At the triumphant conclusion of his grandmother’s suit Henry Fielding would be just fifteen years of age, and it is impossible not to wonder what side he took in these spirited family conflicts. No evidence, however, on such points appears in the dry legal documents; and all that we have for guide as to the effect in this impressionable time of his boyhood of the long months of contest, and of his strictly ordered holidays with his grandmother, is the declaration on the one hand that “filial piety … his nearest relations agree was a shining part of his character,” and on the other, the undeniably strong Protestant bias that appears in his writing. Of his aunt, Mrs Cottington, we get one later glimpse, when in 1723 she is made his trustee, in place of his uncle, Davidge Gould, Mrs Cottington being then resident in Salisbury. At the end of the following year, however, in December 1724, Davidge Gould resumes his trusteeship, and with the record of that fact the disclosures yielded by these ancient parchments as to Henry Fielding’s stormy boyhood come to an end.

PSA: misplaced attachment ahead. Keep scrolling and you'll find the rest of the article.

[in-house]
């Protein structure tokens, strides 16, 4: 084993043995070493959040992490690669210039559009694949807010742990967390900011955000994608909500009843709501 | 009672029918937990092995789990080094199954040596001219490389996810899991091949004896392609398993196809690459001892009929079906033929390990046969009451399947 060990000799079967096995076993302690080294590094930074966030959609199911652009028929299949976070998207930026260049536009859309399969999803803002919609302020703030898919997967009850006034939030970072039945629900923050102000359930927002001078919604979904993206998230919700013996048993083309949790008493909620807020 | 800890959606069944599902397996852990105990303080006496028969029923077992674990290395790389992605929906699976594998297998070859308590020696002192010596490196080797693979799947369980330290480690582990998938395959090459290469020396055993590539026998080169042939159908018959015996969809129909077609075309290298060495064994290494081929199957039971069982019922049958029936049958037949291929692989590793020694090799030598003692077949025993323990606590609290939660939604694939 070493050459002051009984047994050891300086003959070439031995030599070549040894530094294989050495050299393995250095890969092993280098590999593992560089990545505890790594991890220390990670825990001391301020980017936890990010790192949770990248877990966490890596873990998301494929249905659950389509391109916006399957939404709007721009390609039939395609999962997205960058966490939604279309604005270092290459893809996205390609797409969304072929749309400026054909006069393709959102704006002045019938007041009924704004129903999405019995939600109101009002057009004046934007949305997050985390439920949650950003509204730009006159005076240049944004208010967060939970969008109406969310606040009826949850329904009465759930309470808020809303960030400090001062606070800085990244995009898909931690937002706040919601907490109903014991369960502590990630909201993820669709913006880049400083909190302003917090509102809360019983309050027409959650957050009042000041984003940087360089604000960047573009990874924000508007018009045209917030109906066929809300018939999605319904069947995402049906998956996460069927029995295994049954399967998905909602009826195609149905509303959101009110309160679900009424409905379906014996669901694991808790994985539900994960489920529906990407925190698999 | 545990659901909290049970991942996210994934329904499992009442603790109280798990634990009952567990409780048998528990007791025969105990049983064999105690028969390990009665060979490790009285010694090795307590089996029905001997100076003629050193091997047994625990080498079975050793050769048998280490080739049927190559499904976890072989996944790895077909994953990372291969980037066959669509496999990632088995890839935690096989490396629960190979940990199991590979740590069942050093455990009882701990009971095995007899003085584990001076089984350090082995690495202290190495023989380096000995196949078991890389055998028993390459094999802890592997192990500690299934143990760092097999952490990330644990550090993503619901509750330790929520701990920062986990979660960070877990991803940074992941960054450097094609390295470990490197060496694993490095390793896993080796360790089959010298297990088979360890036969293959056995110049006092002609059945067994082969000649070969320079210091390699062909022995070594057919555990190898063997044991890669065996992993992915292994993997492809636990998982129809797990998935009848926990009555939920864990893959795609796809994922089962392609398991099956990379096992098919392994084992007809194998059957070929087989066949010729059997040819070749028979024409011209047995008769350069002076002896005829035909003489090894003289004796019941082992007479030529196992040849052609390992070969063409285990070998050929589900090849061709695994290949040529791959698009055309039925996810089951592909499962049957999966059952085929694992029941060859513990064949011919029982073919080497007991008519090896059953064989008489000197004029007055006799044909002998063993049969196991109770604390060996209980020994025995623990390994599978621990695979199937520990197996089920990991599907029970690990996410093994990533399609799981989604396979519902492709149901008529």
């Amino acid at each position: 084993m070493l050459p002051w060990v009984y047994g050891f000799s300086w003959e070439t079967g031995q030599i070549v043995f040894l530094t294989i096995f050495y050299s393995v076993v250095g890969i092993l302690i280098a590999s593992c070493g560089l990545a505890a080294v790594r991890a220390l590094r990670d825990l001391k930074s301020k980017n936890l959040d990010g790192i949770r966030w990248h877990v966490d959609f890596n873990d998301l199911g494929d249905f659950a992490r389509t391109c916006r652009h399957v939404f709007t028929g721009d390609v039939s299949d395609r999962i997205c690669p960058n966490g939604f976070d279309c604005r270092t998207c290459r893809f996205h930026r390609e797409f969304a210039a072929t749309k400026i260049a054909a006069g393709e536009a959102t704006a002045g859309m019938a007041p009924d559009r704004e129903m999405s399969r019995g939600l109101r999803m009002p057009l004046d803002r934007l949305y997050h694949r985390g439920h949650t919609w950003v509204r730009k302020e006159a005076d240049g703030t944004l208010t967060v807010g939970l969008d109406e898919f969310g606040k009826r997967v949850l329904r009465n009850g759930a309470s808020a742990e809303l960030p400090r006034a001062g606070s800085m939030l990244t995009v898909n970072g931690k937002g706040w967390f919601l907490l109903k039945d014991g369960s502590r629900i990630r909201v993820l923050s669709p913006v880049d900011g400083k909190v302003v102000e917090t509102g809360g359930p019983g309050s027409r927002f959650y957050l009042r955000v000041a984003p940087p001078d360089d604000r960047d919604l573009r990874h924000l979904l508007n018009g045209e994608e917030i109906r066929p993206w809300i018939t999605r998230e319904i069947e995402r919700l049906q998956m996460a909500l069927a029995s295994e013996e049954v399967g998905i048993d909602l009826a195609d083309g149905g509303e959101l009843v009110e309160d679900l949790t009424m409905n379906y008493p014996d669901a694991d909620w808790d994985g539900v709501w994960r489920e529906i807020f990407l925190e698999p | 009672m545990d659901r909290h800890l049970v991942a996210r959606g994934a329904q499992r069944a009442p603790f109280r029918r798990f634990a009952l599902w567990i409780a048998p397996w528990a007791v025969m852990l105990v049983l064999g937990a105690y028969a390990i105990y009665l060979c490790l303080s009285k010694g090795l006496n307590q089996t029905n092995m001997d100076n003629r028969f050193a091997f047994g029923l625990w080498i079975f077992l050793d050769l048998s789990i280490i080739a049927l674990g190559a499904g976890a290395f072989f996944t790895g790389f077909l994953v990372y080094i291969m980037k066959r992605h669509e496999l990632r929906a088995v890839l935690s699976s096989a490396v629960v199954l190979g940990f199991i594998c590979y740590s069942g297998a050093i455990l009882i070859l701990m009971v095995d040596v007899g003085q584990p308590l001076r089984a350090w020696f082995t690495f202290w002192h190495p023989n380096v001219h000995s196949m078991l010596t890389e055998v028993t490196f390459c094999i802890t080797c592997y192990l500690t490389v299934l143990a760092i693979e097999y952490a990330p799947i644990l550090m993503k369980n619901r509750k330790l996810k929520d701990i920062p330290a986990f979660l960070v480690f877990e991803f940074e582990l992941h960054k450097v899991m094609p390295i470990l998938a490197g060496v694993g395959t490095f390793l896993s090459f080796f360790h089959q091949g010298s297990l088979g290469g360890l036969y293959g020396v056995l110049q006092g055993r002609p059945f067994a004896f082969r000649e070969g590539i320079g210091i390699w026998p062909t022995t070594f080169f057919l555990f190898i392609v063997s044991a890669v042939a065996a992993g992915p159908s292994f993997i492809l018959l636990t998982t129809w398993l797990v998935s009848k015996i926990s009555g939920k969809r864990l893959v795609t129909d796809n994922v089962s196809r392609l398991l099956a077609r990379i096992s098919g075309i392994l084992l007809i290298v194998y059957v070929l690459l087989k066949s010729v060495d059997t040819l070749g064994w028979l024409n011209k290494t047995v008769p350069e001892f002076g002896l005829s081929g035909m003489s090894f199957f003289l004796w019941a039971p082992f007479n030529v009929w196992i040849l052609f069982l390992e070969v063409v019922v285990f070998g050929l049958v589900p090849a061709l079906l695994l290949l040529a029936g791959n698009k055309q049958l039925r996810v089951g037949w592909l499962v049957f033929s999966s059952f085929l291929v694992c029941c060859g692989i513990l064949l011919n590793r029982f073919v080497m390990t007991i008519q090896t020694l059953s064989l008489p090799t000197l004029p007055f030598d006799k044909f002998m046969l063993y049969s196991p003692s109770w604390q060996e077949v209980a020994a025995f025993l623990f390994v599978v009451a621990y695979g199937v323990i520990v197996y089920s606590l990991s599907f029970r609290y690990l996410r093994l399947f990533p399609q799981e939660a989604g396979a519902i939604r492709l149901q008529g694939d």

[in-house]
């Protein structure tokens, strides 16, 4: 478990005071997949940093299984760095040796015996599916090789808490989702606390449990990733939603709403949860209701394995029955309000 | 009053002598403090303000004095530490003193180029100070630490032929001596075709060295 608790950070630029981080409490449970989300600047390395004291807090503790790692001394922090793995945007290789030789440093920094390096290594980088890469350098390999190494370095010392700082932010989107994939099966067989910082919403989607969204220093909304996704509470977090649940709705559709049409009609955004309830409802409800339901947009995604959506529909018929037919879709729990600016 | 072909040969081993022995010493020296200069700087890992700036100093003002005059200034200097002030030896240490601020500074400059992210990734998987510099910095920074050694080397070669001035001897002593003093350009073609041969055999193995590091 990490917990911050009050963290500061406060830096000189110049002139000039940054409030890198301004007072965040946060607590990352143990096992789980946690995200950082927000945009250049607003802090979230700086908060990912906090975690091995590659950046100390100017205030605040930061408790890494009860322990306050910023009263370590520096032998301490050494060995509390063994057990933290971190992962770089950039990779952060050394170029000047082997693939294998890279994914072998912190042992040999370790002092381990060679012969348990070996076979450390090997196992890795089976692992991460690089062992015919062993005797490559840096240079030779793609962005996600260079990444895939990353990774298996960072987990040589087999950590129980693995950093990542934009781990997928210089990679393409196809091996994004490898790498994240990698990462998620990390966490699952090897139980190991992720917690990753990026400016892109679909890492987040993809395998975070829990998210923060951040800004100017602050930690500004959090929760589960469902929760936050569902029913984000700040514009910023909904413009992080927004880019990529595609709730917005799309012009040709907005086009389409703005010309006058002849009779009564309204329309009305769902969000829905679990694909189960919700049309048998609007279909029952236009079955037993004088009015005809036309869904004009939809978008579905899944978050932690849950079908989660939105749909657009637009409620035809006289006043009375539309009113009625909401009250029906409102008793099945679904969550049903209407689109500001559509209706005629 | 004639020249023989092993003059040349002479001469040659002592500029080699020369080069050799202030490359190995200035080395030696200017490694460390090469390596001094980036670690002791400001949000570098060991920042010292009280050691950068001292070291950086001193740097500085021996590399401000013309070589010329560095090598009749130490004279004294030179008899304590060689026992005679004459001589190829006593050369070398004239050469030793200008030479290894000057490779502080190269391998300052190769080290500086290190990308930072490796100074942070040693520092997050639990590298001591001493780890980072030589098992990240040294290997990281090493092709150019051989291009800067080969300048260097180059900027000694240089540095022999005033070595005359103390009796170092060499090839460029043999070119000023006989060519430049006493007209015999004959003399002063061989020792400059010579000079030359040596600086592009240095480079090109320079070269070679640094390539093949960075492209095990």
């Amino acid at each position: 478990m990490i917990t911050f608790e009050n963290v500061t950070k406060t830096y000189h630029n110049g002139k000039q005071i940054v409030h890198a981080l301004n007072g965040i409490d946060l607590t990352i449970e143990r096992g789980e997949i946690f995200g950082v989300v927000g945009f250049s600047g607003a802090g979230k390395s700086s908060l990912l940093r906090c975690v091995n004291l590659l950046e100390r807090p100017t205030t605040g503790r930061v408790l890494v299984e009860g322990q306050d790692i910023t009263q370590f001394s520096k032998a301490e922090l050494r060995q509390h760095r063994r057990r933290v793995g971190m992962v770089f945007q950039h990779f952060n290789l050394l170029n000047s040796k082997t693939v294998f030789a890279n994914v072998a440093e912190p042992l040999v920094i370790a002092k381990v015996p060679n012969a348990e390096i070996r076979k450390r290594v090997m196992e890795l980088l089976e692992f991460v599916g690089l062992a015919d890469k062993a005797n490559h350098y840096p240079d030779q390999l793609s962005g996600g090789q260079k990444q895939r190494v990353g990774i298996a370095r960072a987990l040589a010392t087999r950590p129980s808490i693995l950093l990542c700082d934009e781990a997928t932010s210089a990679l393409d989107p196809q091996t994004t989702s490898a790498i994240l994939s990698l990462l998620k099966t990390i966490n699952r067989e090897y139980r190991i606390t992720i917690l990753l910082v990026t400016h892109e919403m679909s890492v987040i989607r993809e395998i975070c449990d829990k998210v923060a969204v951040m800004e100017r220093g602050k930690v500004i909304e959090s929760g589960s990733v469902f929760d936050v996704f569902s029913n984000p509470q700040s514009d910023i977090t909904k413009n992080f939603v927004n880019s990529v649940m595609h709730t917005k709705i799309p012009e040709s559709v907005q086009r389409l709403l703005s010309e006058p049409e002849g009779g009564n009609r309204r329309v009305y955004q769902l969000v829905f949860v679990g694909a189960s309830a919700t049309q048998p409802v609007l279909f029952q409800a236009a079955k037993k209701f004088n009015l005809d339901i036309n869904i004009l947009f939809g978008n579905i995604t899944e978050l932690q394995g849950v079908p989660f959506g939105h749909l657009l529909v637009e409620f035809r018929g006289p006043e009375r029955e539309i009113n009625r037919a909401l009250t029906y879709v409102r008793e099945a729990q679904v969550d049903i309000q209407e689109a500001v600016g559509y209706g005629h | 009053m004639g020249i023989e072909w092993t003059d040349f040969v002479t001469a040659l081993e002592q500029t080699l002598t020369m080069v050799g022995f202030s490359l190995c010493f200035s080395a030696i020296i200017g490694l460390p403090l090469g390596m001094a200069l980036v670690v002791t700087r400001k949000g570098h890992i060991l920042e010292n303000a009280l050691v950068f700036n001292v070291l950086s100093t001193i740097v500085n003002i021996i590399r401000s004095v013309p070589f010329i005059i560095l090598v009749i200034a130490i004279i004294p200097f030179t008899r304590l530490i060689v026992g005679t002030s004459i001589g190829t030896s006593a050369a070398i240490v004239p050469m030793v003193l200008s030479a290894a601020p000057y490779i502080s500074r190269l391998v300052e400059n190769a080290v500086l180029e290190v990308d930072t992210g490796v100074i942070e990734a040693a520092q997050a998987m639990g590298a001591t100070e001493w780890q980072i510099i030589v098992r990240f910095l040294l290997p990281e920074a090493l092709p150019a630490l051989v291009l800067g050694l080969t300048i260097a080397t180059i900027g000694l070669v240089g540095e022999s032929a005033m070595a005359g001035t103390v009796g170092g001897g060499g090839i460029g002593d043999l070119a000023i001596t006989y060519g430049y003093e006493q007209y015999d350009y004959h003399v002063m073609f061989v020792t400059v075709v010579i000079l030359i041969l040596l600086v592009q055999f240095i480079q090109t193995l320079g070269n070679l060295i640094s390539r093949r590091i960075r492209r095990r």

From these records it becomes possible to gain some idea of the surroundings of the great novelist’s early youth. Before his mother’s death, indeed, when he was a boy of eleven, we already knew him as suffering the rough jurisdiction of his Trulliberian tutor, Parson Oliver of Motcombe village, and perhaps as under the wise and kindly guidance of the good scholar-parson, who was later to win the affection and respect of thousands of readers under the name of “Parson Adams.” But now, for the first time, we learn of the disastrous second marriage by which Colonel Fielding, within two years of his first wife’s death, placed a lady of at least disputable social standing at the head of his household, and one, moreover, whose Faith roused the bitter religious animosities of that day. What wonder that the old Lady Gould strove fiercely to remove Henry Fielding, and his sisters and young brother, from East Stour, when a Madame Rasa was installed in her daughter’s place. And accordingly, as we have seen, even before the conclusion of the suit, Henry was provisionally ordered by the Court of Chancery to spend his holidays with his grandmother. Fielding would then be fourteen years old; and the judge’s decision six months later that future holidays should be passed with Lady Gould, away from the influence of the second Mrs Fielding, doubtless severed the lad’s connection with his dubious stepmother for the next six years. His home life, then, during the latter part of his Eton schooling would be under Lady Gould’s care; and was probably spent at Salisbury.